Representing SundanceTV’s latest stab at a prestige miniseries, “The Honorable Woman” places Maggie Gyllenhaal at the center of what’s otherwise an old-fashioned British political thriller, centered around the combustible quagmire of the Middle East. The first half of this brilliantly cast, rather ploddingly paced, eight-part production is classy but only periodically eventful, an understated affair that can be admired for its ambition and elevated brow, but which fails to create much urgency about hanging around long enough to unlock its mysteries. If the channel’s hoping for another “Top of the Lake,” “Woman” doesn’t rise to that level.
Gyllenhaal plays Nessa Stein, the British-born-and-raised daughter of an Israeli arms procurer assassinated in front of her as a child. Now an adult, she has transformed her father’s corporation into a technology firm determined to use its influence to spur peace by bringing its services to the West Bank, working with her brother (Andrew Buchan), who sports a chronically pained expression, for reasons that gradually become less murky.
Much of the mystery flows from an earlier trip Nessa took with her interpreter (Lubna Azbal), resulting in both of them being taken hostage by terrorists. What happened unfolds slowly (or more accurately, sloo-o-oowly), but its repercussions continue to register in present-day acts of espionage, drawing the attention of an aging spy (Stephen Rea) on his last case who, world-weary as he is, would very much like to go out with a win.
Rea is only one of the topnotch British players, including Janet McTeer and Lindsay Duncan, who pop up as the story progresses. Still, the focus is largely on Gyllenhaal, who effortlessly adopts a British accent, and portrays a woman who is a mass of contradictions.
Produced, written and directed by Hugo Blick for the BBC, “The Honorable Woman” is cut from the same cloth as efforts like “State of Play” and “The Last Enemy,” where all motives are invariably suspect, the government is ruthless if not corrupt and very little is as it seems. Those qualities, however, have to be brewed just right to sustain interest, and the fragmented nature of the storytelling forces the audience to make a heroically sustained effort to stay engaged.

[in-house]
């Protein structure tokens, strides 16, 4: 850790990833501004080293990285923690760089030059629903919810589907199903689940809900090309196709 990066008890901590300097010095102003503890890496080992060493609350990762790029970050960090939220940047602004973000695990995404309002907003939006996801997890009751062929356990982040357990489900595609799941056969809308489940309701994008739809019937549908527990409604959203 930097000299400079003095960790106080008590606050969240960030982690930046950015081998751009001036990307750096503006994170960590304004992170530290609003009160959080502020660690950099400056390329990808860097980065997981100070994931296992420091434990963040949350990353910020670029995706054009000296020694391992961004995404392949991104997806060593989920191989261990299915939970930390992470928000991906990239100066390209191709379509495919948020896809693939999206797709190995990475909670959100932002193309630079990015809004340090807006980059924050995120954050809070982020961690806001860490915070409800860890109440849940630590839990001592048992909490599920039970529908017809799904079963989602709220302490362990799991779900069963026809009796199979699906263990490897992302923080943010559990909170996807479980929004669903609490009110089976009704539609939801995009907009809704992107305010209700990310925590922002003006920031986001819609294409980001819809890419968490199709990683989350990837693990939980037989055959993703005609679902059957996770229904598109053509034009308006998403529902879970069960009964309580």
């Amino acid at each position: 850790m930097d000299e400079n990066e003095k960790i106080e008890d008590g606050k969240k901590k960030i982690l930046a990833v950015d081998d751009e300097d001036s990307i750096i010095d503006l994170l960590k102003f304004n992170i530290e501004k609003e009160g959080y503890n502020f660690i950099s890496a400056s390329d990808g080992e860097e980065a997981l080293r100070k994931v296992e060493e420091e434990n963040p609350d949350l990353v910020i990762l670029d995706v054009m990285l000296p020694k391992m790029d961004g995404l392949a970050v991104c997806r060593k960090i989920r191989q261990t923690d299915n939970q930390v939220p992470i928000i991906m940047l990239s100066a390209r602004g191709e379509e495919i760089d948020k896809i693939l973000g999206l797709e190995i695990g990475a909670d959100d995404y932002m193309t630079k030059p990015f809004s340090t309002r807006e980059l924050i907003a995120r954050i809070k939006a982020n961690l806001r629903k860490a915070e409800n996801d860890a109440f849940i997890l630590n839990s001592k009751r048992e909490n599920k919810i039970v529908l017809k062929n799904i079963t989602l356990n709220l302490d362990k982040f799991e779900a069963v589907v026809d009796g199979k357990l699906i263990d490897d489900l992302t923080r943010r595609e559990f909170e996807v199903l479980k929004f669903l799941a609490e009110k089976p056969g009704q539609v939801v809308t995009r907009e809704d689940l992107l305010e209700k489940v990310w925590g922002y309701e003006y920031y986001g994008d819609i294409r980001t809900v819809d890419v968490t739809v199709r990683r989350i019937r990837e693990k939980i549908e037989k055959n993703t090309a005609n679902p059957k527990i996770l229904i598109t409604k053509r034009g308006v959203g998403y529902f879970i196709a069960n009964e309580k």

Having now seen all of the project, it’s fair to say Blick’s rumination on the intractable nature of the Israeli-Palestinian conflict could hardly be more timely, and this production contains far more nuance than FX’s more simply constructed and blunt “Tyrant.”
Yet if there is power and poignance in the resolution, the pacing remains an issue, especially once the details of Nessa’s incarceration become clear. There’s also an aura of self-importance that borders on pretentiousness, as well as a rather familiar takeaway that there’s very little the U.S. can do right pertaining to the region. (Indeed, some of those who sit through the entire miniseries will doubtless chafe at the “blame America” aspects of the story.)
As one of the characters notes ruefully regarding the fragile and perilous nature of a doing business in the Middle East, “Enemies is what you make.”
Serious and ambitious, “The Honorable Woman” certainly shouldn’t evoke enmity. The problem, rather, is that it doesn’t provide enough thrills or momentum to completely reward the viewing commitment of its friends.
Note: This post has been updated from an earlier version.